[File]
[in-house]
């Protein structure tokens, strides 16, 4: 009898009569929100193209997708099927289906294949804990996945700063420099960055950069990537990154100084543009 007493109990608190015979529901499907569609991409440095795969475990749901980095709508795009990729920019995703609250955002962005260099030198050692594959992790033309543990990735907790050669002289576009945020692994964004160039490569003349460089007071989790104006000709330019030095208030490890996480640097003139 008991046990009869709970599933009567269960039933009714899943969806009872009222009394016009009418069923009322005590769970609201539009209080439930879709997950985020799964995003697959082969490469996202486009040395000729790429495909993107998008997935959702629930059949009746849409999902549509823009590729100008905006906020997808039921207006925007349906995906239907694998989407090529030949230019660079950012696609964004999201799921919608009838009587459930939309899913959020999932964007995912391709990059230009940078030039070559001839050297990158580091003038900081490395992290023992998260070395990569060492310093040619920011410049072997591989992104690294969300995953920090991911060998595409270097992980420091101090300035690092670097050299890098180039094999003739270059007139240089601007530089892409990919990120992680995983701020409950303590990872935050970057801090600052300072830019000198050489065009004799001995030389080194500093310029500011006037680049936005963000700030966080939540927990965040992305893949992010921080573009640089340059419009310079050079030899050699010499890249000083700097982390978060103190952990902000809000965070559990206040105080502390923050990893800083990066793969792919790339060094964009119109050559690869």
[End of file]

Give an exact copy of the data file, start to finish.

[in-house]
């Protein structure tokens, strides 16, 4: 009898009569929100193209997708099927289906294949804990996945700063420099960055950069990537990154100084543009 007493109990608190015979529901499907569609991409440095795969475990749901980095709508795009990729920019995703609250955002962005260099030198050692594959992790033309543990990735907790050669002289576009945020692994964004160039490569003349460089007071989790104006000709330019030095208030490890996480640097003139 008991046990009869709970599933009567269960039933009714899943969806009872009222009394016009009418069923009322005590769970609201539009209080439930879709997950985020799964995003697959082969490469996202486009040395000729790429495909993107998008997935959702629930059949009746849409999902549509823009590729100008905006906020997808039921207006925007349906995906239907694998989407090529030949230019660079950012696609964004999201799921919608009838009587459930939309899913959020999932964007995912391709990059230009940078030039070559001839050297990158580091003038900081490395992290023992998260070395990569060492310093040619920011410049072997591989992104690294969300995953920090991911060998595409270097992980420091101090300035690092670097050299890098180039094999003739270059007139240089601007530089892409990919990120992680995983701020409950303590990872935050970057801090600052300072830019000198050489065009004799001995030389080194500093310029500011006037680049936005963000700030966080939540927990965040992305893949992010921080573009640089340059419009310079050079030899050699010499890249000083700097982390978060103190952990902000809000965070559990206040105080502390923050990893800083990066793969792919790339060094964009119109050559690869």